That and more billable time trying to figure out what that
blasted Word Imperfect did to your document THIS time...
= The wealth of reality, cannot be seen from your locality. http://www.diversify.com Comprehensive Website Development
event for WordPerfect to produce the random, out-of-the-blue formatting
foulups that are the unpleasant but inevitable result of using Word, made no
less obnoxious by the disturbing frequency with which they occur. And when
they do happen in WP, the Reveal Codes feature makes it trivially easy to
figure out why, *and* to repair the damage quickly -- in stark contrast to
Word in all respects.
Doug Miller (alphageek-at-milmac-dot-com)
For a copy of my TrollFilter for NewsProxy/Nfilter,
send email to autoresponder at filterinfo-at-milmac-dot-com
You must use your REAL email address to get a response.
Wow, what a blast from the past. One of those big Beckmann monsters
with a teletype sitting on the top? I havn't seen one of those in
years, but I've still got the PM tube from one of them as a desk
Anyway, you want something like
http://www.buyconverter.com/current_loop_converters/index.asp to convert
from the CL interface to RS-232. I guess I'm showing my age, though,
because I used to think of RS-232 as "modern". These days, it's almost
as pre-historic as current loop. Most printers you can buy today will
be USB or ethernet or firewire or bluetooth or some such. The last
couple of computers I've bought haven't even had RS-232 ports on them.
Oh, yeah, there actually is a tie-in to woodworking. Those old Beckmann
scintillation counters had a nice walnut veneer front to them. Well,
maybe it was really formica, but it looked like walnut veneer :-)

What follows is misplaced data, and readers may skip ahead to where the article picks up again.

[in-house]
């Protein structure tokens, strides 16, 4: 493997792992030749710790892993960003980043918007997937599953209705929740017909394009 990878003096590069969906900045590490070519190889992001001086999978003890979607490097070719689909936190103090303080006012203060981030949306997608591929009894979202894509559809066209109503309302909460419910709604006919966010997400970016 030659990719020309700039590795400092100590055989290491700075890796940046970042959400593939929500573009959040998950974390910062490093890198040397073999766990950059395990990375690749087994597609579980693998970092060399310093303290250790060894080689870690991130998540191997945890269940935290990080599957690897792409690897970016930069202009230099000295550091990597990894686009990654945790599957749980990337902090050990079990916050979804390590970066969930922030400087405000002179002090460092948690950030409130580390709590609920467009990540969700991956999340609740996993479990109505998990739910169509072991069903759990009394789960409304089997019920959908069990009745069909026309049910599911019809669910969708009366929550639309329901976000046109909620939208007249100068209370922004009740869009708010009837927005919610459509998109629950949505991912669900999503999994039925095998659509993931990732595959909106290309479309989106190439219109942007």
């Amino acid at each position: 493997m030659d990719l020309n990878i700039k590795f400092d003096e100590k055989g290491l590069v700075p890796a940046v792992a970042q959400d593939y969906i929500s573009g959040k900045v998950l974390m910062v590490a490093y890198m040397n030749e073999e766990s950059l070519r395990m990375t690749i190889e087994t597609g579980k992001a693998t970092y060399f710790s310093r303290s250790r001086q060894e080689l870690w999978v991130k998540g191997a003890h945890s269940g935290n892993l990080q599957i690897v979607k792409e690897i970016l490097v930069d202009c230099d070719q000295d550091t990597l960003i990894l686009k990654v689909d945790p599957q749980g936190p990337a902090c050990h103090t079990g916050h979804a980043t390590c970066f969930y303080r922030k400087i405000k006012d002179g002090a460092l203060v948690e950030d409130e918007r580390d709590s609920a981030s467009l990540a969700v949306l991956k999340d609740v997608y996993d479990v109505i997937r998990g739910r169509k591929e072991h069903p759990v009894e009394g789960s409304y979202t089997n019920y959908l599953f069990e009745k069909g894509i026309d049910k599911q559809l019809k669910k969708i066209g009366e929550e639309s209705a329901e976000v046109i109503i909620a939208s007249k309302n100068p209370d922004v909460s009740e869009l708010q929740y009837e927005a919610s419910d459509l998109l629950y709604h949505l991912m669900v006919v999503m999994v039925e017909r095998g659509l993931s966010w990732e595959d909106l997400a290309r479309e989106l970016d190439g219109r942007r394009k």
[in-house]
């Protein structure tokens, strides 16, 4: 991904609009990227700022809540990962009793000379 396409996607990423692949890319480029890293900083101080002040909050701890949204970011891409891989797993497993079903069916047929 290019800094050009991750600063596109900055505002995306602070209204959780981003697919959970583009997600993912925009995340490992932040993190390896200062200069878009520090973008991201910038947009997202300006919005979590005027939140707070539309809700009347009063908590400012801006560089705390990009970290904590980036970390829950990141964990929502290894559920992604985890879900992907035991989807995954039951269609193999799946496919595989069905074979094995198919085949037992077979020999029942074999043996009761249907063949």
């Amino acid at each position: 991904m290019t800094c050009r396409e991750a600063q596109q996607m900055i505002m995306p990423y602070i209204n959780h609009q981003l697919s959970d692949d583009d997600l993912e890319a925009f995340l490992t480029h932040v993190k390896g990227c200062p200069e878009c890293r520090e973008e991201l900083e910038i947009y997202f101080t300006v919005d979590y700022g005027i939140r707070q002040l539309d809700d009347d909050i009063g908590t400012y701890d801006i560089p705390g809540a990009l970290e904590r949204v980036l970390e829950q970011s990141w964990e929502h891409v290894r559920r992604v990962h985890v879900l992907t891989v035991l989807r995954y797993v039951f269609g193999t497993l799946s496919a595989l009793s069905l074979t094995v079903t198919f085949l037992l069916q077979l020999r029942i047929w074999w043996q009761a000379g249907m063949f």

No this one is very modern, with an orange formica divided, sidehinged
top to access the sample compartment.
Thanks a zillion. I printed that page, because we're having trouble
with the replacement table top Beckman LS 7600 (??).
The one (Packard?) I remember from the old times (when I was trying to
get a Dutch Master's degree, '66-'69) had bunches of Nixie (??sp) tubes
with flickering numbers. Believe it or not, back then they had a
hairdryer mounted in a hood to evaporate the toluene-based scintillation
fluid, so as to reduce the volume of radioactive waste.
I've got a few Epsons in the basement - have been buying them for (yikes)
24 years, and can't bear to throw them away because, well, none of them
are broken, it's just that I buy a newer, aster, better Epson printer
to replace them.
What does the "current loop interface" plug look like? I'd be happy to
have a look.
You bet; my address works, & I have a fast connection, so images
are just fine. Thanks for asking, though...nothing worse than being
on dialup and getting a several megabyte email from someone. No
guarantees, but I've got lots of stuff down there...
Dunno, are you thinking these:
Mostly off-the-shelf GM parts, except of course for the body and interior.
Never drove one, and I saw the other day that they've torn down the old
Ah, see, so we _are_ on-topic after all. I'm so relieved.
Anywhere other than Woodcraft or Rockler in the area to get interesting
lumber, by any chance? There used to be that place out on highway J,
smoky hollow or something, but they're not there anymore.
You guys have lost me. Excaliburs were made in Sparks NV, and only
there if I was informed correctly when I visited the place. I grew up
in Reno, but it doesn't sound like you guys are talking about
Reno/Sparks. So where was this other factory?
Sounds like you were lied to, or it's a different Excalibur, or
it predated the factory here.
Is (was) in, what is that, West Allis, Wisconsin I think. Pretty
sure it existed, since my mom set up their upholstery department
and all. They went through a bunch of different owners, maybe
one iteration of the company was in Reno, who knows.
1980's until present is when the factory was in Wisconsin, maybe
earlier. When was the Reno factory there?
You should see the sewing machines sailmakers (i.e. guys who build sails
for sailboats). Some of the needles are hollow and run compressed air
through the middle for cooling.
There are lots of industrial machines out there which have the capacity
to kill and maim. I used to have a friend who worked in a print shop.
They had a paper cutter which could cut a ream of paper in half without
even slowing down. It probably wouldn't slow down cutting your hand off
either. To make sure the operator didn't put their hands in the way, it
had two switches (i.e. one for each hand) which had to be operated
simultaneously, about 4 feet away from each other, each one hidden by a
guard. I'm sure there were clever idiots who figured out how to defeat
the safety mechanism.
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